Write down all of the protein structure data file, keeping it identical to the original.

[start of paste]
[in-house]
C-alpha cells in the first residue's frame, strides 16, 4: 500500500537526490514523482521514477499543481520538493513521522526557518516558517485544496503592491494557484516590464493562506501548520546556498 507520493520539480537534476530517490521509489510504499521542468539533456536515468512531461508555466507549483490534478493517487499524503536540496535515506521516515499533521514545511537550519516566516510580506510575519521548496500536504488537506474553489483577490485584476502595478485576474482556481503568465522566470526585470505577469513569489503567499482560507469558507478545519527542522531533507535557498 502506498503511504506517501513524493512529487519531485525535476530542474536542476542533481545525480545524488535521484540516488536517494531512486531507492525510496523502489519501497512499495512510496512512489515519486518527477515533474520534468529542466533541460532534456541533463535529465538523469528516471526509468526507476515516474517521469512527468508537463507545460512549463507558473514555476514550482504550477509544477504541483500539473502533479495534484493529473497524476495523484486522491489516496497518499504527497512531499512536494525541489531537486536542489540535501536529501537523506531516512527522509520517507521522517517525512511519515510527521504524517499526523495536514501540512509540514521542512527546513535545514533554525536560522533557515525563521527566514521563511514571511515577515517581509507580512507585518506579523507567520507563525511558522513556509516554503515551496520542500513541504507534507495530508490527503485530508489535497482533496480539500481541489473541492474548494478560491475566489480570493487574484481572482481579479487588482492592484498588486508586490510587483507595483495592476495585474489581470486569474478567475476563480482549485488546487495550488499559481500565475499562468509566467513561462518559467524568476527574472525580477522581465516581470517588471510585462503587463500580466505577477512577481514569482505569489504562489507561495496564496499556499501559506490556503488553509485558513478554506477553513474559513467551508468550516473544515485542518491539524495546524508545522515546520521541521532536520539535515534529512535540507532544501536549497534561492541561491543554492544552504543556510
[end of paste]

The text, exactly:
[in-house]
C-alpha cells in the first residue's frame, strides 16, 4: 500500500537526490514523482521514477499543481520538493513521522526557518516558517485544496503592491494557484516590464493562506501548520546556498 507520493520539480537534476530517490521509489510504499521542468539533456536515468512531461508555466507549483490534478493517487499524503536540496535515506521516515499533521514545511537550519516566516510580506510575519521548496500536504488537506474553489483577490485584476502595478485576474482556481503568465522566470526585470505577469513569489503567499482560507469558507478545519527542522531533507535557498 502506498503511504506517501513524493512529487519531485525535476530542474536542476542533481545525480545524488535521484540516488536517494531512486531507492525510496523502489519501497512499495512510496512512489515519486518527477515533474520534468529542466533541460532534456541533463535529465538523469528516471526509468526507476515516474517521469512527468508537463507545460512549463507558473514555476514550482504550477509544477504541483500539473502533479495534484493529473497524476495523484486522491489516496497518499504527497512531499512536494525541489531537486536542489540535501536529501537523506531516512527522509520517507521522517517525512511519515510527521504524517499526523495536514501540512509540514521542512527546513535545514533554525536560522533557515525563521527566514521563511514571511515577515517581509507580512507585518506579523507567520507563525511558522513556509516554503515551496520542500513541504507534507495530508490527503485530508489535497482533496480539500481541489473541492474548494478560491475566489480570493487574484481572482481579479487588482492592484498588486508586490510587483507595483495592476495585474489581470486569474478567475476563480482549485488546487495550488499559481500565475499562468509566467513561462518559467524568476527574472525580477522581465516581470517588471510585462503587463500580466505577477512577481514569482505569489504562489507561495496564496499556499501559506490556503488553509485558513478554506477553513474559513467551508468550516473544515485542518491539524495546524508545522515546520521541521532536520539535515534529512535540507532544501536549497534561492541561491543554492544552504543556510